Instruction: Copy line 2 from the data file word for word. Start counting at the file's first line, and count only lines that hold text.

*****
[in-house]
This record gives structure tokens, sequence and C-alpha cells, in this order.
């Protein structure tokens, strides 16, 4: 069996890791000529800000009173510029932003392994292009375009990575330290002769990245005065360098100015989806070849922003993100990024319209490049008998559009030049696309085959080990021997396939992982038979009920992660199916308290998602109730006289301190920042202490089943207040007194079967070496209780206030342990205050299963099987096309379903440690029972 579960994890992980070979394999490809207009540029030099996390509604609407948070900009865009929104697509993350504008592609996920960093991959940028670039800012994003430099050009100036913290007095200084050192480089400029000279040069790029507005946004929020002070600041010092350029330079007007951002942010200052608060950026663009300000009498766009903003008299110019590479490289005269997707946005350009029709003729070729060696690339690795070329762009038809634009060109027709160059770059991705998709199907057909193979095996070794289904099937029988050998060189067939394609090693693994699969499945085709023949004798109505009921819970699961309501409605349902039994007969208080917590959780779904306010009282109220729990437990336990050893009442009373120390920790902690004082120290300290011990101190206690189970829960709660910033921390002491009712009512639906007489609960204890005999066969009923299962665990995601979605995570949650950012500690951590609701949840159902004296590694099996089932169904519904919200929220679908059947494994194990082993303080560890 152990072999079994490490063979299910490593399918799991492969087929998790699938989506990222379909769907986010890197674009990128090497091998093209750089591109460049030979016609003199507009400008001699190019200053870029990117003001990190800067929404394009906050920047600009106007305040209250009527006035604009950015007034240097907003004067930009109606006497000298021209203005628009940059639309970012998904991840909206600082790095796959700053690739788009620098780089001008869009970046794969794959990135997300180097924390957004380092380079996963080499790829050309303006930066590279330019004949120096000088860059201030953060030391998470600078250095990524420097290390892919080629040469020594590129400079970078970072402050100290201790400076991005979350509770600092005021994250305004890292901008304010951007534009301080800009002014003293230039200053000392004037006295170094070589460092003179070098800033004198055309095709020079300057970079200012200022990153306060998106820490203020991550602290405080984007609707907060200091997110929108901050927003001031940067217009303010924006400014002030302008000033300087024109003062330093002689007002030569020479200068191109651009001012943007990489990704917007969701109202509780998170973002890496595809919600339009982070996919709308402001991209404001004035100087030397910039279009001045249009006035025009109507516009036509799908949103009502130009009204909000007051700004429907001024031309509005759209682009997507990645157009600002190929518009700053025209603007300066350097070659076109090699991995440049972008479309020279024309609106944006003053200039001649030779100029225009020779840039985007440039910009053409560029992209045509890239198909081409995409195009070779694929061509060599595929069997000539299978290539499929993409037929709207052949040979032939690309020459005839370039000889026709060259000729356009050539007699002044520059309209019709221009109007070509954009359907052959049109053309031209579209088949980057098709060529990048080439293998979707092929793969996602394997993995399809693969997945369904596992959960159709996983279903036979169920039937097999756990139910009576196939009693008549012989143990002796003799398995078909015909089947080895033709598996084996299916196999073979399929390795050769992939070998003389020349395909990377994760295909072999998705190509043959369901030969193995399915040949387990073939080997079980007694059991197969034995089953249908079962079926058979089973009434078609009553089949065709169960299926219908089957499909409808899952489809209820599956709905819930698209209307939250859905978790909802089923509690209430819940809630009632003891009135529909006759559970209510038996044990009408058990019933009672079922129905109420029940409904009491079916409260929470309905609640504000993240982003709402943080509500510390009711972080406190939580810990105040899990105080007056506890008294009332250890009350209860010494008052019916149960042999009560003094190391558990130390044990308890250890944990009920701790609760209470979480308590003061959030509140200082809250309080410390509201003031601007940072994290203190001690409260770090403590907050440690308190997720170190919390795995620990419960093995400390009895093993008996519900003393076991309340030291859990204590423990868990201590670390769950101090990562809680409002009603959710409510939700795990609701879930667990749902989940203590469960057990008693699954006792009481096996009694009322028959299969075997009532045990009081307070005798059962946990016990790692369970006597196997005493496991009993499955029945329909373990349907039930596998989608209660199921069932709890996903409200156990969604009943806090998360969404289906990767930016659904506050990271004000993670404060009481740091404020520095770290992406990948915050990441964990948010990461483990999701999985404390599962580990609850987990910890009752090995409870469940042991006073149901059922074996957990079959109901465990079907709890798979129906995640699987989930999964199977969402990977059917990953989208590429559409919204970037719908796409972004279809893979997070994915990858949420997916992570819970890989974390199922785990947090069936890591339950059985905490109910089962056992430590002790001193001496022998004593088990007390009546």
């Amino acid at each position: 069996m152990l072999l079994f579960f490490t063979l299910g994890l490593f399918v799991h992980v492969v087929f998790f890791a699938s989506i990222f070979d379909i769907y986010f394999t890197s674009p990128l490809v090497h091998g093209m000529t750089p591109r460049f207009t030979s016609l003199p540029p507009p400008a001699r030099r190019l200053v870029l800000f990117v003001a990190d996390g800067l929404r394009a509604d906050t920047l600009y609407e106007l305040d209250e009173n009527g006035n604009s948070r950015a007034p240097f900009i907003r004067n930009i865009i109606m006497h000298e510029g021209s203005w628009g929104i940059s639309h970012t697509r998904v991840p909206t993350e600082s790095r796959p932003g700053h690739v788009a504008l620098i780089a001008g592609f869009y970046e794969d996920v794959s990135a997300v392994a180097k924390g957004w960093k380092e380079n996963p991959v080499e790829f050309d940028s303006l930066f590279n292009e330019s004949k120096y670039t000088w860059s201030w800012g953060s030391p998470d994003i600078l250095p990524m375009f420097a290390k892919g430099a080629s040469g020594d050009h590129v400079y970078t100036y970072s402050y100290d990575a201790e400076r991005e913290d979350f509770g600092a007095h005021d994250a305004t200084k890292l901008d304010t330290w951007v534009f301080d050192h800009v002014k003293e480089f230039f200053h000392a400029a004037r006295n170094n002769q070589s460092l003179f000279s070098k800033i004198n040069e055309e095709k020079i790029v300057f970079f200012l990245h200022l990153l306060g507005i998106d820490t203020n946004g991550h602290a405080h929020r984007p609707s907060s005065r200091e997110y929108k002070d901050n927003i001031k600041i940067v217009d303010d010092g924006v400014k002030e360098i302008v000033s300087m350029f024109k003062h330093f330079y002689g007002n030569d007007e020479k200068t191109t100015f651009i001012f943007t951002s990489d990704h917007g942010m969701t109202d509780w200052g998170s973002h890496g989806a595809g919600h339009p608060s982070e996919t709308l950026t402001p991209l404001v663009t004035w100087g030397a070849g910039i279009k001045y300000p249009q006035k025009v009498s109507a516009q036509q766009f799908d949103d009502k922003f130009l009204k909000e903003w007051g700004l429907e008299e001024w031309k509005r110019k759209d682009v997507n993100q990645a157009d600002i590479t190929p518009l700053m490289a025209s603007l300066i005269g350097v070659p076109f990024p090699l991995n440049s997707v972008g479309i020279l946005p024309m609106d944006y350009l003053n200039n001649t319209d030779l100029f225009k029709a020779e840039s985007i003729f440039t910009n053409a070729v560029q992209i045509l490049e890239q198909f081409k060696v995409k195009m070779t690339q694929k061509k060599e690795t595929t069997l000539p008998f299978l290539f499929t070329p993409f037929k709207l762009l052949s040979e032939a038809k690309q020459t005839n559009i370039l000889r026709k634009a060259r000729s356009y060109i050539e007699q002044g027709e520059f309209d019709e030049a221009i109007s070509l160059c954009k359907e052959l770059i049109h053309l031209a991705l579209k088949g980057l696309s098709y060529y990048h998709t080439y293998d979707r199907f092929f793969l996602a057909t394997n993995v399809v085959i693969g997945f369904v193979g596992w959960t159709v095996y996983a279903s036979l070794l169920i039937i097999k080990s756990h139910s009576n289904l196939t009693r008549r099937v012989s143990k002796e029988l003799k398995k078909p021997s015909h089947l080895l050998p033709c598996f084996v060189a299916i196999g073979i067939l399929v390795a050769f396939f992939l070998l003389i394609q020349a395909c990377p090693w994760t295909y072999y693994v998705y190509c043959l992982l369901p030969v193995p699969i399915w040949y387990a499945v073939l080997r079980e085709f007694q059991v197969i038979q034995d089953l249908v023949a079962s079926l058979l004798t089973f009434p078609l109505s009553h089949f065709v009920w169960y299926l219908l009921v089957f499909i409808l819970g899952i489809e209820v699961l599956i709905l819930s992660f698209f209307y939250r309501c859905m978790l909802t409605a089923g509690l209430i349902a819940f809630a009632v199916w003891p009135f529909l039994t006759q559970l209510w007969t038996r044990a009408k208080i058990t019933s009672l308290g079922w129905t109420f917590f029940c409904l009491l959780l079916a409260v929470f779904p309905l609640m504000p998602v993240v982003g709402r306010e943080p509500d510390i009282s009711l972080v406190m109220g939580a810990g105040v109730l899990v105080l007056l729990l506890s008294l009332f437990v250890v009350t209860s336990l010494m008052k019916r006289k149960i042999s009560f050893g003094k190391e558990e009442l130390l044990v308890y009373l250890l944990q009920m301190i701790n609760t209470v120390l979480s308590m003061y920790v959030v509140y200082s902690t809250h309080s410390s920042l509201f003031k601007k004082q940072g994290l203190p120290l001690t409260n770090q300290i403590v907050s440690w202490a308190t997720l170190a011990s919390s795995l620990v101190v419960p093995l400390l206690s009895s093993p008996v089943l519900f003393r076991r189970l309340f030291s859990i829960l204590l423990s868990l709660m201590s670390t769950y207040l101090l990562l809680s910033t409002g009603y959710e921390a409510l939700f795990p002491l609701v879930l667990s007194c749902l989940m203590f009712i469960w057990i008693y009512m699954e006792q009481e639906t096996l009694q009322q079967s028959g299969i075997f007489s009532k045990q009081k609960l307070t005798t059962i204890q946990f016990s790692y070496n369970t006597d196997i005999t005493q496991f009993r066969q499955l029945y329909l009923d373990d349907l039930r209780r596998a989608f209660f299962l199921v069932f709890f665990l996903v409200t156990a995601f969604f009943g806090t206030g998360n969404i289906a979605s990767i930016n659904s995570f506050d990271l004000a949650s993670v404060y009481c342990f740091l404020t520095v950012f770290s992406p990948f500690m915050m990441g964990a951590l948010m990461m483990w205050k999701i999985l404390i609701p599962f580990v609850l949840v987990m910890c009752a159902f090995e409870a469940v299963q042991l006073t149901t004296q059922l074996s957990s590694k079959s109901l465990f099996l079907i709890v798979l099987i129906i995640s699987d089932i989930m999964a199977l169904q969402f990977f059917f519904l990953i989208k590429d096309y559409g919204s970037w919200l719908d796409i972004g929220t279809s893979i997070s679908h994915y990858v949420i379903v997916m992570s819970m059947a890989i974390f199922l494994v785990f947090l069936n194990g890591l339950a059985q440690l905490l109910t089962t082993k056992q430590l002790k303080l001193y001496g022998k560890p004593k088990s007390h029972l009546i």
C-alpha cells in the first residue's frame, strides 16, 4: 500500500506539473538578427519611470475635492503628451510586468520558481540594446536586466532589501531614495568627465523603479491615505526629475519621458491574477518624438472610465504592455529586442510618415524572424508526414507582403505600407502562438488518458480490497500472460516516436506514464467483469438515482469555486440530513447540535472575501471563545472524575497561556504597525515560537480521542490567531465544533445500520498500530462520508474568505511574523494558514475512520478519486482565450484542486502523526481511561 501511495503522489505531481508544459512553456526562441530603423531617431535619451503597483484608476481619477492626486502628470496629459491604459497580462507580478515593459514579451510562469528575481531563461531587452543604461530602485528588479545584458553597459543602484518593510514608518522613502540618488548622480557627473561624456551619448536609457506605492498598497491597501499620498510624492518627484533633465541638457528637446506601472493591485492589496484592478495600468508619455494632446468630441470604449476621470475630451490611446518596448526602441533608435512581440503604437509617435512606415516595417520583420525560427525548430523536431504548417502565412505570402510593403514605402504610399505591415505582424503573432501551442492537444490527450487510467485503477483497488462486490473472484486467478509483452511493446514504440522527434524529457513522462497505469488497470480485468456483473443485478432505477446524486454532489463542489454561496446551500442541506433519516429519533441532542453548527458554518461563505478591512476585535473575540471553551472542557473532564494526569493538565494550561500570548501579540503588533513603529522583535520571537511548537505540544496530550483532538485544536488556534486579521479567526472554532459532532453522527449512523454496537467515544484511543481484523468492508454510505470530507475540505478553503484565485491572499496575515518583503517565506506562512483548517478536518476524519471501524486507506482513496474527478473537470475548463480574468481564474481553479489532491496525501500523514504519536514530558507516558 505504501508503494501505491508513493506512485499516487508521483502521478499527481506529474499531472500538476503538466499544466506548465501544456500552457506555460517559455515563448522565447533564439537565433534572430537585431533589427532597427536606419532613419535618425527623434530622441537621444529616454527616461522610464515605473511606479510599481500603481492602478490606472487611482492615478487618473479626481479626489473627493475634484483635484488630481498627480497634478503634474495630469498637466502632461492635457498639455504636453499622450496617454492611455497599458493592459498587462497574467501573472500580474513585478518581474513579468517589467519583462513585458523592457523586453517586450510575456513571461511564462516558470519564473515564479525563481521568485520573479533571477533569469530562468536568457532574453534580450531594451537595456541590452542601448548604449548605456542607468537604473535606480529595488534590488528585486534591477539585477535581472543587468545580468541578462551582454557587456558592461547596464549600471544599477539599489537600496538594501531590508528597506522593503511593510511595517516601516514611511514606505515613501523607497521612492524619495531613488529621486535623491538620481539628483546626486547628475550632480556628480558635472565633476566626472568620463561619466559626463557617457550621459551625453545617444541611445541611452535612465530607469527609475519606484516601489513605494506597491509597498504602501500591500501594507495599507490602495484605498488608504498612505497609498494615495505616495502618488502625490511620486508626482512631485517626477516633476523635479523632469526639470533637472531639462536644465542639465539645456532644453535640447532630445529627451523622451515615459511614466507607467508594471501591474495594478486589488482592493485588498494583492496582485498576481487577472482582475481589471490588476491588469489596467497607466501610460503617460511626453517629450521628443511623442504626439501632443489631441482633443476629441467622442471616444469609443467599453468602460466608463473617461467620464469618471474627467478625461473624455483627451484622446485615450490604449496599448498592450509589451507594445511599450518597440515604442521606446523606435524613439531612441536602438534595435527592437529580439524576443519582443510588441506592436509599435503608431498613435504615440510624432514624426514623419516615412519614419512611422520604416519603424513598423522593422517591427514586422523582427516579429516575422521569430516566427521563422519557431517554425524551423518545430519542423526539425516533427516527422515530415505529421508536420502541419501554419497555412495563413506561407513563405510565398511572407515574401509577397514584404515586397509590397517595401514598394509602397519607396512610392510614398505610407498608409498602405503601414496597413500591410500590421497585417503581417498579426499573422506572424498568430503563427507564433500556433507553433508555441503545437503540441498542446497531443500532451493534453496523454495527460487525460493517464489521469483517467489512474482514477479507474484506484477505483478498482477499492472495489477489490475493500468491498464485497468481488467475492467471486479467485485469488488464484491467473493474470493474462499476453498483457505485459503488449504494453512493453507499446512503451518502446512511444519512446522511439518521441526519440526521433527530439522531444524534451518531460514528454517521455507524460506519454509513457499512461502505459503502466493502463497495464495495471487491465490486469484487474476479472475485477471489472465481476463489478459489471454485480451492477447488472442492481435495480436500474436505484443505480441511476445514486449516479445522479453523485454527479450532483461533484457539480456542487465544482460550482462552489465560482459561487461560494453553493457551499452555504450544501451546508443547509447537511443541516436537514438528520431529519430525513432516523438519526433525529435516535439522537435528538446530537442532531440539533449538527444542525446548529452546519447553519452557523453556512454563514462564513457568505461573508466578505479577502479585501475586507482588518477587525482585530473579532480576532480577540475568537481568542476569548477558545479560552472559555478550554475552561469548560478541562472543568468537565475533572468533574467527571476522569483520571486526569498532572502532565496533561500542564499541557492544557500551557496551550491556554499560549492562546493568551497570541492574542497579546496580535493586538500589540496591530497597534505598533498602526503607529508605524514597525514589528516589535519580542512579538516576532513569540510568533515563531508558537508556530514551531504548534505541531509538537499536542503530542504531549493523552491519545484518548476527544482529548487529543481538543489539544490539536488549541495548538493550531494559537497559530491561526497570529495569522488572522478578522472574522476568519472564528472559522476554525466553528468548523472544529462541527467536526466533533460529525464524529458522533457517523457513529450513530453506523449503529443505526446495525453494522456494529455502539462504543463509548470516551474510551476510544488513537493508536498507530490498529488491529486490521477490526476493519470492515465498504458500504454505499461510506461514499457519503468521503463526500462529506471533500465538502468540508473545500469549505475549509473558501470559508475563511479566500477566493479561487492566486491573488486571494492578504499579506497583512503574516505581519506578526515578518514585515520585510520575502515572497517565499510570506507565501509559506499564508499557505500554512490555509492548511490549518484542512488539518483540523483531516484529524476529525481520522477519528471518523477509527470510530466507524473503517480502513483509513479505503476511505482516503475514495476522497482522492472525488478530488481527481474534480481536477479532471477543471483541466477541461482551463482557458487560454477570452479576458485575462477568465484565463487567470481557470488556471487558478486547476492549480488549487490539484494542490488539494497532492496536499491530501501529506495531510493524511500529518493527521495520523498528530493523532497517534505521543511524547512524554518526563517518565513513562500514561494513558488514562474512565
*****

This record gives structure tokens, sequence and C-alpha cells, in this order.